Traditional German cooking may seem straightforward with its familiar meat-and-potatoes roster of dishes. As always, however, the details make the difference. So after learning that a new café in the French Quarter was serving an authentic-looking German menu, I decided to visit with a friend who grew up in Bavaria eating just this sort of food. I was bringing in a ringer.
Just as I had expected, she approached Jäger Haus German Bistro & Coffee Shop with caution verging on cynicism. She has seen her homeland's traditions treated to sloppy preparations, or otherwise reinterpreted beyond recognition by overzealous American cooks. But the first indication that we were in good hands arrived with a round of Paulaner Hefeweizen, a wheat beer from Munich available on tap at Jäger Haus. To my friend's relief, the beer was served in tall, slender, stemmed glasses as per the proper Bavarian regimen.
'It's really not possible any other way, even a pint glass is wrong, but not everyone knows this," she explained, taking a sip of the cloudy, unfiltered beer.
From the first round of 'prost!" (the German way to say 'cheers"), the hits kept on coming from a menu that is straightforward, simple and utterly convincing. Wiener schnitzel was thin, greaseless and crisp. Potato pancakes were bracingly flavored with garlic. The texture of the house spaetzle played a delightful, beguiling balancing act between chewy and crunchy. For my Bavarian friend, the food passed the taste-of-home test.
Jäger Haus is the product of Yarda 'Angel" Ramesh and his mother Yani, who helped work out the recipes. Ramesh is a native of the Czech Republic and lived in Germany before moving to New Orleans in 1998. He opened Jäger Haus this spring in a narrow Conti Street spot that had previously been a 24-hour bar called Rio.
Jäger Haus is a casual place, with a small bar up front and about 10 tables dispersed through two rooms. Prices are very reasonable, with appetizers around $5 and most entrees below $15.
There is a small breakfast menu, and the café also functions as a coffee shop. Coffee service comes from Lavazza, the Italian coffee company with its distinctive blue menu board and comprehensive list of specialty drinks. Jäger Haus does justice to the European approach, serving its coffees in nice porcelain cups, and even an iced Americano, the closest thing to a straight-up iced coffee I found here on a hot afternoon, arrived on a saucer with a doily.
Some people may sip coffee and work on laptops around the main room or eat burgers and fries at the bar, but what sets Jäger Haus apart is the ability to assemble hearty and satisfying samples of food we rarely see in this city. From the appetizer list, two generous slabs of rabbit liver pate were smooth-bodied and gently spiked with cognac. The Bavarian wurstsalad " squares of bologna mixed with raw onions and parsley awash in vinaigrette " qualifies as one of the most unusual salads I've tried, though it is evidently common in southern Germany. The schnitte sandwich was like a German bruschetta, with layers of ham, egg, pickle, bell pepper and potato salad all balanced on slices of French bread.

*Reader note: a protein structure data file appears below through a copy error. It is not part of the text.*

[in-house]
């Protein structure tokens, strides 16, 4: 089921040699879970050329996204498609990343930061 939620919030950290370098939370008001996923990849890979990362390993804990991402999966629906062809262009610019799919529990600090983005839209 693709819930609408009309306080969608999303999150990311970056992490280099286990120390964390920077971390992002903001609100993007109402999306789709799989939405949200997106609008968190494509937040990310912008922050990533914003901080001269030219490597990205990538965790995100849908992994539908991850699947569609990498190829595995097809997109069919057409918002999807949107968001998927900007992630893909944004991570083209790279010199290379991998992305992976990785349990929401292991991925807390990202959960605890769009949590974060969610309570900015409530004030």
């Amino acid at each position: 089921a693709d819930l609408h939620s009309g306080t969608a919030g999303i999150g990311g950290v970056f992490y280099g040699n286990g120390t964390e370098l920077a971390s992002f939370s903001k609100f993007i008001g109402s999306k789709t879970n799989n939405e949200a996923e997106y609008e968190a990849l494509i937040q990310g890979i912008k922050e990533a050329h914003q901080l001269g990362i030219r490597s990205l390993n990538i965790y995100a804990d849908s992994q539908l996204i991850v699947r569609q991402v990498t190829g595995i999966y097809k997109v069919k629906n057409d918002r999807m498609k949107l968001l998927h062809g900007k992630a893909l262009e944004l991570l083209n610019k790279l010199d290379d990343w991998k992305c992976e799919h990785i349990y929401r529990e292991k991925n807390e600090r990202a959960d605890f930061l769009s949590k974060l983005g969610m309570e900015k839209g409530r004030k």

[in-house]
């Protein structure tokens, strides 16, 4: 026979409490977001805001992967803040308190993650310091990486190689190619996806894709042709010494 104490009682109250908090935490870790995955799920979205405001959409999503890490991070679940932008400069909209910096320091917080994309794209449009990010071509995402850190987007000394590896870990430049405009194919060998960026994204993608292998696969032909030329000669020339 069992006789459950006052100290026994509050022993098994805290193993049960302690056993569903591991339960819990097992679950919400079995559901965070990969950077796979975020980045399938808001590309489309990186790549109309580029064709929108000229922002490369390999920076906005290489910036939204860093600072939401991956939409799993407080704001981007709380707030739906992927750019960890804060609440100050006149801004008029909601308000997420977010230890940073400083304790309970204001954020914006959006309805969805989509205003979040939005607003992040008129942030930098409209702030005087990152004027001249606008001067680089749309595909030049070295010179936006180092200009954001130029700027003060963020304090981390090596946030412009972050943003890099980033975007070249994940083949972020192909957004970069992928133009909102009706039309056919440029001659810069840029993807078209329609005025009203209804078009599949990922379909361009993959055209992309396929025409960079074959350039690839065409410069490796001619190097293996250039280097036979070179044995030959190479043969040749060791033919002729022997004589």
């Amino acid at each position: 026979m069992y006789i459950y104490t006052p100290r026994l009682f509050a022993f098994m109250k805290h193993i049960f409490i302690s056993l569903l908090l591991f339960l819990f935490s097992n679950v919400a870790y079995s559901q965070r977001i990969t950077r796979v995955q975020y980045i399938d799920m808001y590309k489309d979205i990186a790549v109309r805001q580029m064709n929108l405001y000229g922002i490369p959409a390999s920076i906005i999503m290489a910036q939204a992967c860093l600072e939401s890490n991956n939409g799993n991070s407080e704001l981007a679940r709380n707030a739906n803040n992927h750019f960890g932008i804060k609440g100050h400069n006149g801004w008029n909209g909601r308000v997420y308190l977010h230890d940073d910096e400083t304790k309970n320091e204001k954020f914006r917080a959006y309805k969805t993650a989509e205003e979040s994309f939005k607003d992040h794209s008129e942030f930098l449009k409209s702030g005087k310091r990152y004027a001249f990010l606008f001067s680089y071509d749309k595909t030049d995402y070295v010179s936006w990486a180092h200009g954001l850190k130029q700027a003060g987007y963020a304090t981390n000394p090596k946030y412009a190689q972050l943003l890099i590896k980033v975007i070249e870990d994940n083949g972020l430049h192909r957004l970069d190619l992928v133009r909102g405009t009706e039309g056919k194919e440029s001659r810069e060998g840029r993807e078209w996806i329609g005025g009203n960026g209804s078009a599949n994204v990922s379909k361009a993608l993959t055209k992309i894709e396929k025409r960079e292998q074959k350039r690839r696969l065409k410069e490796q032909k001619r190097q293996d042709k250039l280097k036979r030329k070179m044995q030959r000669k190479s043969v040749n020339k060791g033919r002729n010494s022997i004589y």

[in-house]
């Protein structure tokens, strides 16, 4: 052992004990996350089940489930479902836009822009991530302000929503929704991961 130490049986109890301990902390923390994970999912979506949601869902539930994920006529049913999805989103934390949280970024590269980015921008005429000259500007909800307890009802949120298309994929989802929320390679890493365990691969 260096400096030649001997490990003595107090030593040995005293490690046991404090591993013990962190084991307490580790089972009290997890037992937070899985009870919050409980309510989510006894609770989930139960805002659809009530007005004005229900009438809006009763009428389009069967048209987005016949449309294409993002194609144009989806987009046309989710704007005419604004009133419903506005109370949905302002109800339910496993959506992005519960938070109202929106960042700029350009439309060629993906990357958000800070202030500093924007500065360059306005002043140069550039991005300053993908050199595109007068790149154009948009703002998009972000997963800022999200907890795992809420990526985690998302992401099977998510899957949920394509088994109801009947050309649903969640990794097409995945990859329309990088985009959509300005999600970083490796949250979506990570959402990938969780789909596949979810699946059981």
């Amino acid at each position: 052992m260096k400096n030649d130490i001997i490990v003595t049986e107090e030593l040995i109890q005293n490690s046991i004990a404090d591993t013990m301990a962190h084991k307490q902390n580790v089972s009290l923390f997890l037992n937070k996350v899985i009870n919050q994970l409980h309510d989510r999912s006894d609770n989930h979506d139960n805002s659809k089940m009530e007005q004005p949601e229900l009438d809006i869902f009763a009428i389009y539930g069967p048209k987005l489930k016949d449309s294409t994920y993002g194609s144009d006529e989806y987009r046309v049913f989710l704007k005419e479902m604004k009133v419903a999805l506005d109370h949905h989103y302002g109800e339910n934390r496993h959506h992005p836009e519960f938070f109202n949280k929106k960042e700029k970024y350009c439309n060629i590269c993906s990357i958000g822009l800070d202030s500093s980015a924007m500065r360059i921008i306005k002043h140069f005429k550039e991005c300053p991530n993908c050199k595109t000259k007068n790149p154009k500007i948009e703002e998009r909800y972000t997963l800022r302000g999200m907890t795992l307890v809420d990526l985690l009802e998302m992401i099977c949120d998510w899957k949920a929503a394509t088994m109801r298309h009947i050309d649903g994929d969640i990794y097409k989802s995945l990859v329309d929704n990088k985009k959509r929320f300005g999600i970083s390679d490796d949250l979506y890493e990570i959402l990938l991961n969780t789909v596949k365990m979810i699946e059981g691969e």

The kitchen prepares two types of potato salad. The German potato salad is a sour concoction of thick potato slices dressed with vinegar and mustard and laced with onions and pickles. In the Bohemian version, chopped potatoes are bound together with mayonnaise and enhanced with egg, peas and crunchy bits of apple.
One of the excellent specialties is the spaetzle, the traditional, tiny German dumplings that can accompany any number of entrees at Jäger Haus. They meet their best match next to the Hungarian goulash, where they help sop up the deep, dark, paprika-spiced gravy that smothers roughly hewn chunks of beef.
Two mainstay dishes are the Wiener schnitzel and the Jäger schnitzel. Both feature a pork cutlet pounded thin, then breaded and fried for the wiener schnitzel and sautéed with a lightly applied cream sauce and mushrooms for the Jäger schnitzel. Another dish called Prague eggs is basically a wiener schnitzel stuffed with a whole, hard-boiled egg.
The one seafood option is called Moldau trout, a reference to the German name for the river upon which Prague sits. A large, thin fillet is crusted with caraway seeds and pan-fried in butter. Slightly sweet and tasting a bit like anise, the aromatic caraway seeds prove a worthy foil to the strong flavor of the fish. In a city with plenty of trout recipes, this one is memorable and distinctive.
The new café's name is bound to be misconstrued as a reference to Jägermeister, the potent German liquor that has gained cult popularity among some frat row and French Quarter bar patrons. It is served at Jäger Haus, but it is also made into an alluring, uniquely herbal-flavored ice cream, which should be a dead giveaway that while this place has a bar, it's better to save the shots and accompanied shouting and chanting for Bourbon Street establishments just down the block.